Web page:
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Black Lamb


Now in its 14th year of publication, this magazine was created to offer the discerning reader a stimulating selection of excellent original writing. Black Lamb Review is a literate rather than a literary publication. Regular columns by writers in a variety of geographic locations and vocations are supplemented by features, reviews, articles on books and authors, and a selection of “departments,” including an acerbic advice column and a lamb recipe.


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A Week in Literary History

September 18th, 2002

Eighteenth-century literary colossus Samuel Johnson is born in Lichfield, 1709.

Samuel Johnson, b. September 18, 1709, d. 1784

johnson.jpgThe Great Cham is the only literary figure of importance, Oscar Wilde excepted, to be remembered as much for his conversation as for his literary work. Even his monumental dictionary (the first systematic, etymological one in the language) and his annotated edition of Shakespeare are less well known than his remarks and ripostes, as lovingly recorded by James Boswell, who eulogized Johnson as “a man whose talents, acquirements, and virtues were so extraordinary, that the more his character is considered, the more he will be regarded by the present age, and by posterity, with admiration and reverence.”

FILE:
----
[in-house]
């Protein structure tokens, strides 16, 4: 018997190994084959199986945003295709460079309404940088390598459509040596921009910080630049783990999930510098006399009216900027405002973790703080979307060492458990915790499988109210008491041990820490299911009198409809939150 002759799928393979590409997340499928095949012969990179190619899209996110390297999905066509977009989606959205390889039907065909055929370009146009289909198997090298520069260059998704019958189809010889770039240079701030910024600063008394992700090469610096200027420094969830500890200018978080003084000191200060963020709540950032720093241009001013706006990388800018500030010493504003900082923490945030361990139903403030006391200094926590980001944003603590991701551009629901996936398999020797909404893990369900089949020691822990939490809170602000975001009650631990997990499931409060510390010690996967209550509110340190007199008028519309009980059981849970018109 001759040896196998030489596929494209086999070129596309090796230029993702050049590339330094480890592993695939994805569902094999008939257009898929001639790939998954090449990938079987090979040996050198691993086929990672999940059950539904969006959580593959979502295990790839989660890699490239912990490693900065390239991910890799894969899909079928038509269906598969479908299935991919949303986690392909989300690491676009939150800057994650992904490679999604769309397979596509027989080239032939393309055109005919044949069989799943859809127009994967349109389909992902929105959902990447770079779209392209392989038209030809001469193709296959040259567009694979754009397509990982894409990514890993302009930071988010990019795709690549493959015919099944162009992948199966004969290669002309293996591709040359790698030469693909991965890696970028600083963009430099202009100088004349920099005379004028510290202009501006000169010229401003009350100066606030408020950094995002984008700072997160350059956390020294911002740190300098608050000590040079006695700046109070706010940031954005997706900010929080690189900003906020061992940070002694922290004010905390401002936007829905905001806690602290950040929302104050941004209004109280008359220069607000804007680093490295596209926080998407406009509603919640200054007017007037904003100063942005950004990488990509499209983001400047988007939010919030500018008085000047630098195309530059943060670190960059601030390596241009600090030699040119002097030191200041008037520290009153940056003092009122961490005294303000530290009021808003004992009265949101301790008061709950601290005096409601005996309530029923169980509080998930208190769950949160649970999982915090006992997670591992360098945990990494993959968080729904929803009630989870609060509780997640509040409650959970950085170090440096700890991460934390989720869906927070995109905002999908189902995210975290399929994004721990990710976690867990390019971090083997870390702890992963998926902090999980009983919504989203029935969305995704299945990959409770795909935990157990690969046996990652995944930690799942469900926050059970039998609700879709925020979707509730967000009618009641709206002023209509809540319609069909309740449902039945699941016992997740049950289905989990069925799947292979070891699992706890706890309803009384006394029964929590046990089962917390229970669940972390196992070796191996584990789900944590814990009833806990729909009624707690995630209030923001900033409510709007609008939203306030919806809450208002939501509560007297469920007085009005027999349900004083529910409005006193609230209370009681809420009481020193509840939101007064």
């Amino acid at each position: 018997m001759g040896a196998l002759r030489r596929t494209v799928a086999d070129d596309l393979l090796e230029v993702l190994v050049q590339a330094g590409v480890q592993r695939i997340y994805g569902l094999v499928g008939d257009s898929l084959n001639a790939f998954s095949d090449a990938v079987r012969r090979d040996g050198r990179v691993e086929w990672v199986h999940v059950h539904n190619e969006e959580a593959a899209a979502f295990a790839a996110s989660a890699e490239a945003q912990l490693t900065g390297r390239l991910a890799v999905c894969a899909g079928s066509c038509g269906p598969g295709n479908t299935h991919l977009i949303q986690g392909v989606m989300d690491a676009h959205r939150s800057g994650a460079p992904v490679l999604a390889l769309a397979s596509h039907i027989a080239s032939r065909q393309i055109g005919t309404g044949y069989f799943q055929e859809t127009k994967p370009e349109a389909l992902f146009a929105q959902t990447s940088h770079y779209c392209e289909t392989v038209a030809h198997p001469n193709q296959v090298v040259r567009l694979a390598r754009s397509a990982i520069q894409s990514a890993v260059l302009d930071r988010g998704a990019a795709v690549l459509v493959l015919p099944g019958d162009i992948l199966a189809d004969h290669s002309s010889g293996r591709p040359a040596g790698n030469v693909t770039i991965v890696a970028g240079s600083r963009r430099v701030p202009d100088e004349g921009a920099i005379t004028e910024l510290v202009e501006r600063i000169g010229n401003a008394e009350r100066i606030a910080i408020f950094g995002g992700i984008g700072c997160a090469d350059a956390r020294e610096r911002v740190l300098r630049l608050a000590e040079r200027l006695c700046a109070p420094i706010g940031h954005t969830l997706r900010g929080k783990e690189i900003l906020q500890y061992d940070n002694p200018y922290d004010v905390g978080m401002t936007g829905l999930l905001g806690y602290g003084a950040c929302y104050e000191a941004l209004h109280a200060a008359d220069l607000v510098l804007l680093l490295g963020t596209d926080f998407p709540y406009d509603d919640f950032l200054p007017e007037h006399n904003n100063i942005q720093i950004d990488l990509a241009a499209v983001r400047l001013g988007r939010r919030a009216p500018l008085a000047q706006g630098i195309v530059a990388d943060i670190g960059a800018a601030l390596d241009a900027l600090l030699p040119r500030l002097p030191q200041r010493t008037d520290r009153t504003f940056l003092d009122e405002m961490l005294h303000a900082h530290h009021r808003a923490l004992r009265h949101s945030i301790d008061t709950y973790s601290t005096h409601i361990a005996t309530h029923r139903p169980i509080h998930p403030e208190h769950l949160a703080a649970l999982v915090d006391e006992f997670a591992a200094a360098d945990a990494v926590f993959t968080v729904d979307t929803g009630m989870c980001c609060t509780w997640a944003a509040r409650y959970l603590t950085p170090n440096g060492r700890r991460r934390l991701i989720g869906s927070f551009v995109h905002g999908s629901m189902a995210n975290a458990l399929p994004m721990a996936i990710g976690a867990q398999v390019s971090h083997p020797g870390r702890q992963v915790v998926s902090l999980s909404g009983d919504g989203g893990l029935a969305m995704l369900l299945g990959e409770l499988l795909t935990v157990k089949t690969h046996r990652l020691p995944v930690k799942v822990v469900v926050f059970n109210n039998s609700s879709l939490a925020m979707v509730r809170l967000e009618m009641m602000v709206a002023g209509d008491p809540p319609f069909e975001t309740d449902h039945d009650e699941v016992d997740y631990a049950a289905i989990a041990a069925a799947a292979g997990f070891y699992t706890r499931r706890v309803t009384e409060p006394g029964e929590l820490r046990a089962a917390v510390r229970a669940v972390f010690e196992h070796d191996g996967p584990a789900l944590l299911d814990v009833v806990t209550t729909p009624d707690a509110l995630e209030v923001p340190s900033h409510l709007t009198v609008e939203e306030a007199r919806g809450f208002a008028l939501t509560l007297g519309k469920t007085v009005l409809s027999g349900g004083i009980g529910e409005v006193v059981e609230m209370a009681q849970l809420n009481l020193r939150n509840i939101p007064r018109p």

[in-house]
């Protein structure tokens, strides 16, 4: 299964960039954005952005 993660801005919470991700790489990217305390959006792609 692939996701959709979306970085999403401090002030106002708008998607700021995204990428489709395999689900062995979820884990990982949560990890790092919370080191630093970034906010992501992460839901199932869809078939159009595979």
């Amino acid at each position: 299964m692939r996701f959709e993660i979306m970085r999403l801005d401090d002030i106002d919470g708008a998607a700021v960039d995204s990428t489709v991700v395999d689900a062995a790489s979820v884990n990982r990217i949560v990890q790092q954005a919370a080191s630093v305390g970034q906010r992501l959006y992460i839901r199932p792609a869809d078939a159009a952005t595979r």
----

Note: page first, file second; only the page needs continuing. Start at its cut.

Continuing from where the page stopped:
Suggested Reading Essays The Rambler, 1750-52. The Idler, 1758-60. Lexicography Dictionary of the English Language, 1755. Biography Life of Richard Savage, 1744. Lives of the Poets, 1779-81. Poems London, 1738. The Vanity of Human Wishes, 1749. Novel The History of Rasselas, Prince of Abyssinia, 1759.

Posted by: The Editors
Category: A Week in Literary History, Books and Authors | Link to this Entry


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